Case Reviews are critiques of anthropologists’ field projects or approaches featured in Anthropology News articles. CR1 requires that students analyze what information in an article provides supporting evidence that effectively explains the project, whether there is omitted information that could strengthen the writing, and identify content that contradicts the article’s main idea. CR2 requires students to take a position on which set of actions is ethically correct. The two Case Reviews encourage a scaffolded approach to critical thinking. In feedback for this assignment, I highlight where, or if, students provide evidence of critical thinking.
To prepare for cornerstone essay writing, students participate in an exercise I call Abstract Scrutiny. I distribute printed abstracts to a class, the number of which depends on class size: for small classes, I hand four abstracts to each student; for large classes, I deliver four to five double-sided abstracts to groups of three to four students. To teach students how to look for citations on abstracts, I ask students whether anyone has an abstract written by three or more authors. I also use this as an opportunity to explain that anthropologists typically publish as single authors, though colleagues who review a draft are thanked in the Acknowledgments section. To further familiarize students with the structure and purpose of abstracts, I may ask, “What is the journal’s name? What keywords accompany the abstract? What is the opening sentence? Does anyone have an opening sentence that cites a publication?” The questions I generate are meant to familiarize students with research concepts, topics, and themes, as well as the general tone and style of anthropological writing. Then I project a slide that defines three types of texts (argumentative, informational, and narrative) and moderate a classroom discussion aimed at identifying which type of text a selected abstract likely describes. Students must identify key words or concepts from the abstract to justify their categorizations, an exercise that is (hopefully) supported by my past highlighting of effective word choices in their skills-building writing assignments.
Writing for Anthropology Journals
As an additional resource to familiarize students with researched anthropological writing, I assign students to read “Tell the Story,” an article prepared by the editor-in-chief and copyeditor of American Ethnologist that describes how to write for an anthropology journal. The article covers several features of anthropology (theory, ethnography, and relevance) and identifies conventions of researched anthropology journal writing, such as using the active voice when describing the subject(s) studied or generalizations derived from field research.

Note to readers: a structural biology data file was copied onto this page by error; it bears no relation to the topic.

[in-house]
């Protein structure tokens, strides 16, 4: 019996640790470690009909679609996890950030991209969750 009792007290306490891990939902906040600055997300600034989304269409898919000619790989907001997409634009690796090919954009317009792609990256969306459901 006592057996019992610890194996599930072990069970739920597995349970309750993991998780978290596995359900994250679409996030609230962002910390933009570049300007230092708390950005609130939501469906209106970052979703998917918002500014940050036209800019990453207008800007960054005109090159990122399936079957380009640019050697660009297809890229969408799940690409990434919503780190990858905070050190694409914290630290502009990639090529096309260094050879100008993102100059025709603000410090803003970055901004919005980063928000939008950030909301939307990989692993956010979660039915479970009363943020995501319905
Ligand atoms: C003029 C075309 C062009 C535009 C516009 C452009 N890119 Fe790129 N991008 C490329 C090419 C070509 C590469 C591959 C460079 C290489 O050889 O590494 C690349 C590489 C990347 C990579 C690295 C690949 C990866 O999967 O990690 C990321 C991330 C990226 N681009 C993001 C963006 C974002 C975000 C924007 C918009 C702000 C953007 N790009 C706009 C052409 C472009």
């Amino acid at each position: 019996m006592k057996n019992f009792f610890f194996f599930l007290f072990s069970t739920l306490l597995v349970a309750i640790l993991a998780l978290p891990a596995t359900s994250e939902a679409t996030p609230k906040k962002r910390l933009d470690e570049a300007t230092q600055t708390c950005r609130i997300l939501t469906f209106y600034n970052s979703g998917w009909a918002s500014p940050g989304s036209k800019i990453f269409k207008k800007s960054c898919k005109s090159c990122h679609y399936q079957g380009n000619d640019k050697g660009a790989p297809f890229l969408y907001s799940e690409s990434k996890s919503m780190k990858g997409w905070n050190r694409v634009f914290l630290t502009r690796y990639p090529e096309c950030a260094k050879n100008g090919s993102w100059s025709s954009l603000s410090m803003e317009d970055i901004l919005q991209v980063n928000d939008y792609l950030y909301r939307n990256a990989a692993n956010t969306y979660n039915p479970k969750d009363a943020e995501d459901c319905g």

General Professional Writing Tips
Sometimes I show excerpts from the film Obit.: Life on Deadline (Gould), a documentary about New York Times obituary writing. Throughout the film, professional obituary writers discuss their work and detail strategies for effective writing, including “using as few words as possible to say as much as possible,” avoiding euphemisms, and keeping an eye to their audience’s expectations. One obituary writer’s efforts are interspersed throughout the film, as are excerpts that illustrate his attention to careful, but stylistic, writing and his rationales for past obituaries. I tell students that they, like the obituary writers, have deadlines for assignments as well as a set of effective anthropological writing conventions they should follow when writing anthropologically.
Keith Bletzer, Adjunct Instructor, Social Science
For further information, contact the author at Pima Community College, 5901 South Calle Santa Cruz, Tucson, AZ 85709. Email: email@example.com
Opinions and views expressed are those of the author(s) and do not necessarily reflect those of NISOD.
Besnier, Niko, and Pablo Morales. “Tell the Story: How to Write for American Ethnologist.” American Ethnologist 45.2 (2018): 163-172. Print.
Eller, Jack David. Cultural Anthropology: Global Forces, Local Lives. 3rd ed. New York: Routledge, 2016. Print.
Obit.: Life on Deadline. Dir. Vanessa Gould. Kino Lorber, Inc., and Green Fuse Films, Inc. 2017. Videocasette.